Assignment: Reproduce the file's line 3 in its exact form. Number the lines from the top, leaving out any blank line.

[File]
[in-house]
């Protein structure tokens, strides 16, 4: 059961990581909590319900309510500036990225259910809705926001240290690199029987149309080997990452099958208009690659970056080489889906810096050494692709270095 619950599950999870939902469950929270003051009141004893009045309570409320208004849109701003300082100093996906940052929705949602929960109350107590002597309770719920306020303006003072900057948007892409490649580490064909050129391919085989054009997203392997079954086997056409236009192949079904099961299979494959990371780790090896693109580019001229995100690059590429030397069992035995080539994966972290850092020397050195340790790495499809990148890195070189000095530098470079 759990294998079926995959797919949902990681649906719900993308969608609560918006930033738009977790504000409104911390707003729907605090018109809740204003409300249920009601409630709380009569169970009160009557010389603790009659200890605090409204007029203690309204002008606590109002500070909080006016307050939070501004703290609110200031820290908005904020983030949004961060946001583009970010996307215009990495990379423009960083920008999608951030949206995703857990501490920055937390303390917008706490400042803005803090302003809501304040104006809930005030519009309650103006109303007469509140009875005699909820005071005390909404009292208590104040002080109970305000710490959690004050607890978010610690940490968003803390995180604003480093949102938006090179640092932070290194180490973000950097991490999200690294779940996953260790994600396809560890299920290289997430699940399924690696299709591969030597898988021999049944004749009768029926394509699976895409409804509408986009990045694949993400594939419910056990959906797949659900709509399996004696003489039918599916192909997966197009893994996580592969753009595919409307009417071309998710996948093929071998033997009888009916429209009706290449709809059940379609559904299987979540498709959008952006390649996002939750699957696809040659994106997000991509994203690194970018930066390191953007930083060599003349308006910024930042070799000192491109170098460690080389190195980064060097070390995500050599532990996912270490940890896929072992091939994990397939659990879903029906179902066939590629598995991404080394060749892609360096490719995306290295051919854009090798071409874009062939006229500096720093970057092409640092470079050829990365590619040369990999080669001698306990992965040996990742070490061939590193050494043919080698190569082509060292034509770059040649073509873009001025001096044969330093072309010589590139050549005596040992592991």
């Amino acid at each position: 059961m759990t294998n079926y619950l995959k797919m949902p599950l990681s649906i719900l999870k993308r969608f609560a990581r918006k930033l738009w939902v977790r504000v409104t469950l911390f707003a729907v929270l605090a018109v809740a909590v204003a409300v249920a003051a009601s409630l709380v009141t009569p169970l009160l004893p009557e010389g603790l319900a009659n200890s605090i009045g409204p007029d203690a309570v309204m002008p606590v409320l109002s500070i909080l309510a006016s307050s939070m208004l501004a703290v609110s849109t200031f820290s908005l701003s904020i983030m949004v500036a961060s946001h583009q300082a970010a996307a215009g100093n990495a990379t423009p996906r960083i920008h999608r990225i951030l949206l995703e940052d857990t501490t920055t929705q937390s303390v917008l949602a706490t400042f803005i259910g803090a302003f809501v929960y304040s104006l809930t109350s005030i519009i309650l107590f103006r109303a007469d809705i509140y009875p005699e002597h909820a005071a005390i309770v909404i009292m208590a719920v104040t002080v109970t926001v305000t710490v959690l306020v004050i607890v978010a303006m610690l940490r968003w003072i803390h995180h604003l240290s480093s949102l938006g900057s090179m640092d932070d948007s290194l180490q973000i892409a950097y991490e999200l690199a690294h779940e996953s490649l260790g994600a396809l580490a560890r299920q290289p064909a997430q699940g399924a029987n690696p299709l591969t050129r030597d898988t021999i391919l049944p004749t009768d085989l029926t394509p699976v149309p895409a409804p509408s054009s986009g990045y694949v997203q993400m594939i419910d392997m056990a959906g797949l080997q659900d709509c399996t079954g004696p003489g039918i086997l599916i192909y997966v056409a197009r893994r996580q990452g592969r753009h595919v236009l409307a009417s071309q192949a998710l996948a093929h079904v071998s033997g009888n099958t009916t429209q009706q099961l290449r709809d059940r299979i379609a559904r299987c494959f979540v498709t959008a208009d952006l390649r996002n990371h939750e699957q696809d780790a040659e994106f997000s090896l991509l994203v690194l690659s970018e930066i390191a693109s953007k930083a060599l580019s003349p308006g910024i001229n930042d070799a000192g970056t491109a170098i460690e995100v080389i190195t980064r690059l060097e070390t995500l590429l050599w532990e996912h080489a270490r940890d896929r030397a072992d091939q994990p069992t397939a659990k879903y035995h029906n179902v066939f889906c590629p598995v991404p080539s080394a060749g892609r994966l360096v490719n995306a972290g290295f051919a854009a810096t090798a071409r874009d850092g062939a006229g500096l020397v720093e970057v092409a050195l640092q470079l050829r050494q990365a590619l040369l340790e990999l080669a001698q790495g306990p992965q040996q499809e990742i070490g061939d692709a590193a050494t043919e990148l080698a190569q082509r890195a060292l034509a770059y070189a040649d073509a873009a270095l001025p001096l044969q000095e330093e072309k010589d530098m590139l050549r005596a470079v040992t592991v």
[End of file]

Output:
């Amino acid at each position: 059961m759990t294998n079926y619950l995959k797919m949902p599950l990681s649906i719900l999870k993308r969608f609560a990581r918006k930033l738009w939902v977790r504000v409104t469950l911390f707003a729907v929270l605090a018109v809740a909590v204003a409300v249920a003051a009601s409630l709380v009141t009569p169970l009160l004893p009557e010389g603790l319900a009659n200890s605090i009045g409204p007029d203690a309570v309204m002008p606590v409320l109002s500070i909080l309510a006016s307050s939070m208004l501004a703290v609110s849109t200031f820290s908005l701003s904020i983030m949004v500036a961060s946001h583009q300082a970010a996307a215009g100093n990495a990379t423009p996906r960083i920008h999608r990225i951030l949206l995703e940052d857990t501490t920055t929705q937390s303390v917008l949602a706490t400042f803005i259910g803090a302003f809501v929960y304040s104006l809930t109350s005030i519009i309650l107590f103006r109303a007469d809705i509140y009875p005699e002597h909820a005071a005390i309770v909404i009292m208590a719920v104040t002080v109970t926001v305000t710490v959690l306020v004050i607890v978010a303006m610690l940490r968003w003072i803390h995180h604003l240290s480093s949102l938006g900057s090179m640092d932070d948007s290194l180490q973000i892409a950097y991490e999200l690199a690294h779940e996953s490649l260790g994600a396809l580490a560890r299920q290289p064909a997430q699940g399924a029987n690696p299709l591969t050129r030597d898988t021999i391919l049944p004749t009768d085989l029926t394509p699976v149309p895409a409804p509408s054009s986009g990045y694949v997203q993400m594939i419910d392997m056990a959906g797949l080997q659900d709509c399996t079954g004696p003489g039918i086997l599916i192909y997966v056409a197009r893994r996580q990452g592969r753009h595919v236009l409307a009417s071309q192949a998710l996948a093929h079904v071998s033997g009888n099958t009916t429209q009706q099961l290449r709809d059940r299979i379609a559904r299987c494959f979540v498709t959008a208009d952006l390649r996002n990371h939750e699957q696809d780790a040659e994106f997000s090896l991509l994203v690194l690659s970018e930066i390191a693109s953007k930083a060599l580019s003349p308006g910024i001229n930042d070799a000192g970056t491109a170098i460690e995100v080389i190195t980064r690059l060097e070390t995500l590429l050599w532990e996912h080489a270490r940890d896929r030397a072992d091939q994990p069992t397939a659990k879903y035995h029906n179902v066939f889906c590629p598995v991404p080539s080394a060749g892609r994966l360096v490719n995306a972290g290295f051919a854009a810096t090798a071409r874009d850092g062939a006229g500096l020397v720093e970057v092409a050195l640092q470079l050829r050494q990365a590619l040369l340790e990999l080669a001698q790495g306990p992965q040996q499809e990742i070490g061939d692709a590193a050494t043919e990148l080698a190569q082509r890195a060292l034509a770059y070189a040649d073509a873009a270095l001025p001096l044969q000095e330093e072309k010589d530098m590139l050549r005596a470079v040992t592991v």